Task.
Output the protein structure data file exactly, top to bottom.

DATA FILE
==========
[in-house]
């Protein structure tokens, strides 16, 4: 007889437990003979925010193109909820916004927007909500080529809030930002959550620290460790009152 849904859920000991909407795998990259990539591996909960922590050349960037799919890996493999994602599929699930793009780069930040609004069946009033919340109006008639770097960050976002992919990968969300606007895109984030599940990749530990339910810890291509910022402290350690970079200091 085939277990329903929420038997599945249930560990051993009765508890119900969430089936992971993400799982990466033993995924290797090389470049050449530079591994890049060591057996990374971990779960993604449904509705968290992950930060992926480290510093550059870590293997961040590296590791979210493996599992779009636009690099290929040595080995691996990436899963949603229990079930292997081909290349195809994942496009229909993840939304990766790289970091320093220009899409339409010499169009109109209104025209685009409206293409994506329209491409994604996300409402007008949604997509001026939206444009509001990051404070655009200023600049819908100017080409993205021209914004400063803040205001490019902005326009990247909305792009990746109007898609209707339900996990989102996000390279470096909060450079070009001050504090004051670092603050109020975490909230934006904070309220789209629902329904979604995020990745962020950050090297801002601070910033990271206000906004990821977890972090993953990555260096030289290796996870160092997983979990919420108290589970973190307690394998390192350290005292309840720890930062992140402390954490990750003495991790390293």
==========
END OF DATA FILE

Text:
[in-house]
């Protein structure tokens, strides 16, 4: 007889437990003979925010193109909820916004927007909500080529809030930002959550620290460790009152 849904859920000991909407795998990259990539591996909960922590050349960037799919890996493999994602599929699930793009780069930040609004069946009033919340109006008639770097960050976002992919990968969300606007895109984030599940990749530990339910810890291509910022402290350690970079200091 085939277990329903929420038997599945249930560990051993009765508890119900969430089936992971993400799982990466033993995924290797090389470049050449530079591994890049060591057996990374971990779960993604449904509705968290992950930060992926480290510093550059870590293997961040590296590791979210493996599992779009636009690099290929040595080995691996990436899963949603229990079930292997081909290349195809994942496009229909993840939304990766790289970091320093220009899409339409010499169009109109209104025209685009409206293409994506329209491409994604996300409402007008949604997509001026939206444009509001990051404070655009200023600049819908100017080409993205021209914004400063803040205001490019902005326009990247909305792009990746109007898609209707339900996990989102996000390279470096909060450079070009001050504090004051670092603050109020975490909230934006904070309220789209629902329904979604995020990745962020950050090297801002601070910033990271206000906004990821977890972090993953990555260096030289290796996870160092997983979990919420108290589970973190307690394998390192350290005292309840720890930062992140402390954490990750003495991790390293």